ANNAPOLIS – Maryland voters who want to switch parties to vote in the March 7 presidential primary must do so by Monday, even though unregistered voters have until Feb. 11 to sign up to cast a ballot.
According to the State Board of Elections, there are about 2.3 million registered voters in Maryland. Of those, about 1.5 million are Democrats, 763,063 are Republicans, 1,800 are registered Libertarians and 316,187 are not affiliated with any party.
Independent voters who want to affiliate with a party or voters who wish to change their party affiliation have until Monday at 9 p.m. to switch. To change parties, a registered voter must contact his or her local board of elections to obtain a change of party form. It must be returned to the local board by the deadline, according to the State Board of Elections.
It is unlikely that there will be enough people switching parties to signal the strength of any candidate, political analysts said.
Republican voters can choose from among: Texas Gov. George W. Bush, son of former President George Bush; U.S. Sen. John McCain, of Arizona; Steve Forbes, a New Jersey publisher; U.S. Sen. Orrin Hatch, of Utah; Alan Keyes, television commentator and former ambassador from Maryland; Gary Bauer, of Virginia, former head of the Family Research Council and a Reagan administration undersecretary of education.
Democratic primary voters may choose between Vice President Al Gore, of Tennessee, and former U.S. Sen. Bill Bradley, of New Jersey.
It is unlikely that enough voters to swing the vote will switch parties, said American University history professor and political analyst Allan J. Lichtman. Lichtman says the only foreseeable switch will be independent voters who support the campaign reform efforts of McCain. McCain, with Democratic Sen. Russell Feingold of Wisconsin, has championed campaign finance reform and the abolishment of soft money contributions to political parties for years.
“There’s a real contest (within the Democratic Party) between Bradley and Gore. Democrats are not going to change their registration to go Republican,” Lichtman said. Switching parties, Lichtman said, “takes some time and energy.” The American public isn’t as engaged in the election as the media, and therefore not fired up enough to change parties, he said. For the majority of Maryland voters, a change in party affiliation would be “highly unlikely,” said Paul S. Herrnson, a University of Maryland government and politics professor.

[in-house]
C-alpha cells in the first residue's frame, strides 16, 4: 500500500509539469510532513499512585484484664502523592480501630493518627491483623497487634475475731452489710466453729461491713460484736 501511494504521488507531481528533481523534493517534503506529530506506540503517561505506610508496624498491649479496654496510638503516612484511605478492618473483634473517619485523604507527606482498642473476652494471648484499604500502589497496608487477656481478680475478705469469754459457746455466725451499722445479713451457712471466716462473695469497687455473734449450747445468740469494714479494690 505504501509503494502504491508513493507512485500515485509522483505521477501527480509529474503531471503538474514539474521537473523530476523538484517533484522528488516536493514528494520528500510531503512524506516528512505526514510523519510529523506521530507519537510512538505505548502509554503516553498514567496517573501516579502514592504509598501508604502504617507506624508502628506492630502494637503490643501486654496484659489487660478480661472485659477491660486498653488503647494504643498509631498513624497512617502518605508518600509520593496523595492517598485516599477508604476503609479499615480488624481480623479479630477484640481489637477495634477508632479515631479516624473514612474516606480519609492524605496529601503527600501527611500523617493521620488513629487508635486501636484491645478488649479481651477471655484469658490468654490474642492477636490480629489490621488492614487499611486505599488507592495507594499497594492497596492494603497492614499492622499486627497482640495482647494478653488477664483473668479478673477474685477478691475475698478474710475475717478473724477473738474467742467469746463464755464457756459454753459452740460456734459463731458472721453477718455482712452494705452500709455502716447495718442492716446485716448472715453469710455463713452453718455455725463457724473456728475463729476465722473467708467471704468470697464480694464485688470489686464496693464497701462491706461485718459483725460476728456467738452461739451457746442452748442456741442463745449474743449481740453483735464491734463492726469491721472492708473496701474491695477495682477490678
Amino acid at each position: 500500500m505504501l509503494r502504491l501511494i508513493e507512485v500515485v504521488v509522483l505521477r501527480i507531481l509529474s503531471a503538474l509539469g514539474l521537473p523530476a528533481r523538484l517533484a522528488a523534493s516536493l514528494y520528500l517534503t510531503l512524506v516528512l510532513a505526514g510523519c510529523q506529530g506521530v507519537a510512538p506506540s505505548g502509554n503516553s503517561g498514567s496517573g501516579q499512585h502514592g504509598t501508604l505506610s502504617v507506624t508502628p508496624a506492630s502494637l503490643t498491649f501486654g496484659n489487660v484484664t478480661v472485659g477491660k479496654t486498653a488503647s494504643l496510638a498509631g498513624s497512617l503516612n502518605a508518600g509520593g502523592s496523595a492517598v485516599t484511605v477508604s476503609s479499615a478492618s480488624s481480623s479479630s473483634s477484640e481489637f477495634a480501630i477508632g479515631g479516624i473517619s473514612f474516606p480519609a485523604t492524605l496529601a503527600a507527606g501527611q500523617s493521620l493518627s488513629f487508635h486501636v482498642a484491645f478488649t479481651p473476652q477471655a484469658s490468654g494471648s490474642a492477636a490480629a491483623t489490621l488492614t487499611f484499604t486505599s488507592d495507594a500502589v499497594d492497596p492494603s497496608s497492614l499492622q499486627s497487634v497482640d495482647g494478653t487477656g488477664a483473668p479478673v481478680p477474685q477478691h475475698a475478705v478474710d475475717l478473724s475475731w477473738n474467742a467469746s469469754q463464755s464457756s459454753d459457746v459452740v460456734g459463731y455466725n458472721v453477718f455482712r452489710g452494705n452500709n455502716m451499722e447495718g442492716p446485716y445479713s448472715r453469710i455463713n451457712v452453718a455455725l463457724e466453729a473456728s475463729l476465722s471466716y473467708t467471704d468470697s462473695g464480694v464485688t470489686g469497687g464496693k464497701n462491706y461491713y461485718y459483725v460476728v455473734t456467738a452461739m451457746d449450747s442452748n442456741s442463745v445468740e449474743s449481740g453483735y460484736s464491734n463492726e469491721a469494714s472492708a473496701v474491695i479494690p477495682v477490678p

Herrnson said Maryland voters are very politically aware and switching parties is not an option for them. “First, most of these voters are party loyalists and activists and they have the strongest feelings of partisanship of all voters” nationwide, Herrnson said. “Second, they tend to know more about politics than the typical voters and they know that the primary is too late to have any real impact on the process.”
It doesn’t matter whether voters are changing from one party to another, or joining a party after registering as an independent, the chances are still “slim to none” that their actions will affect the Maryland primary’s outcome, Lichtman said. A few maverick Republicans may switch parties to back Reform Party candidate Patrick J. Buchanan, he acknowledged, but the GOP has enough variety to keep most of its members in the fold. “There’s plenty of conservatives in that Republican field if (conservatives) want to vote for them,” Lichtman said.